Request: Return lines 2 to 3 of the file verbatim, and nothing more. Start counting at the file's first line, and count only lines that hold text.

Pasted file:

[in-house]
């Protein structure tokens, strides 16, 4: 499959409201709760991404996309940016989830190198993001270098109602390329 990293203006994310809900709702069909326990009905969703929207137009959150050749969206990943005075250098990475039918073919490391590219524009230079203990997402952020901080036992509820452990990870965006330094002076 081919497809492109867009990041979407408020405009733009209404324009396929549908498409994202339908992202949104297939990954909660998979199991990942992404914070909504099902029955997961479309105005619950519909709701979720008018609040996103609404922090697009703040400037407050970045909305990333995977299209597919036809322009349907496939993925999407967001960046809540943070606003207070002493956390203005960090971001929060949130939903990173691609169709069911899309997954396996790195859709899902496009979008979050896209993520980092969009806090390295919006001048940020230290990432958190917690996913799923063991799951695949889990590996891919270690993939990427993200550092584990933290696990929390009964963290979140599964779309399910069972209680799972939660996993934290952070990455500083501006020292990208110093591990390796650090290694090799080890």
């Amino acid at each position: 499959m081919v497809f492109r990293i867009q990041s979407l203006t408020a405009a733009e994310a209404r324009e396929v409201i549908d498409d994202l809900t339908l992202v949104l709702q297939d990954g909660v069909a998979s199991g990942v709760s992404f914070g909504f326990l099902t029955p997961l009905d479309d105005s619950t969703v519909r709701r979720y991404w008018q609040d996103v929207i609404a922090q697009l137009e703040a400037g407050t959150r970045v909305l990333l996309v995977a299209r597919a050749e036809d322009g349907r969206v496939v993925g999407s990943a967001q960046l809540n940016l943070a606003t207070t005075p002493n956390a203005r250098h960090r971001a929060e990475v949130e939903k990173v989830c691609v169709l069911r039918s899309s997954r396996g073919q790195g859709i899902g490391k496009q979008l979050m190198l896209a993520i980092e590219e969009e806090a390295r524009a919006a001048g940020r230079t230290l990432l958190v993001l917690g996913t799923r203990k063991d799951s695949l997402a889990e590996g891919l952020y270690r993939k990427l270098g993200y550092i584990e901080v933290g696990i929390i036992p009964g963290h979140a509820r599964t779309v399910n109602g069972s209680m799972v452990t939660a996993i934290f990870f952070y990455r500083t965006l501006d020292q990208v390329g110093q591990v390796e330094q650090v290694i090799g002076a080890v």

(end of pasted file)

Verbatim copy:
């Protein structure tokens, strides 16, 4: 499959409201709760991404996309940016989830190198993001270098109602390329 990293203006994310809900709702069909326990009905969703929207137009959150050749969206990943005075250098990475039918073919490391590219524009230079203990997402952020901080036992509820452990990870965006330094002076 081919497809492109867009990041979407408020405009733009209404324009396929549908498409994202339908992202949104297939990954909660998979199991990942992404914070909504099902029955997961479309105005619950519909709701979720008018609040996103609404922090697009703040400037407050970045909305990333995977299209597919036809322009349907496939993925999407967001960046809540943070606003207070002493956390203005960090971001929060949130939903990173691609169709069911899309997954396996790195859709899902496009979008979050896209993520980092969009806090390295919006001048940020230290990432958190917690996913799923063991799951695949889990590996891919270690993939990427993200550092584990933290696990929390009964963290979140599964779309399910069972209680799972939660996993934290952070990455500083501006020292990208110093591990390796650090290694090799080890």
């Amino acid at each position: 499959m081919v497809f492109r990293i867009q990041s979407l203006t408020a405009a733009e994310a209404r324009e396929v409201i549908d498409d994202l809900t339908l992202v949104l709702q297939d990954g909660v069909a998979s199991g990942v709760s992404f914070g909504f326990l099902t029955p997961l009905d479309d105005s619950t969703v519909r709701r979720y991404w008018q609040d996103v929207i609404a922090q697009l137009e703040a400037g407050t959150r970045v909305l990333l996309v995977a299209r597919a050749e036809d322009g349907r969206v496939v993925g999407s990943a967001q960046l809540n940016l943070a606003t207070t005075p002493n956390a203005r250098h960090r971001a929060e990475v949130e939903k990173v989830c691609v169709l069911r039918s899309s997954r396996g073919q790195g859709i899902g490391k496009q979008l979050m190198l896209a993520i980092e590219e969009e806090a390295r524009a919006a001048g940020r230079t230290l990432l958190v993001l917690g996913t799923r203990k063991d799951s695949l997402a889990e590996g891919l952020y270690r993939k990427l270098g993200y550092i584990e901080v933290g696990i929390i036992p009964g963290h979140a509820r599964t779309v399910n109602g069972s209680m799972v452990t939660a996993i934290f990870f952070y990455r500083t965006l501006d020292q990208v390329g110093q591990v390796e330094q650090v290694i090799g002076a080890v």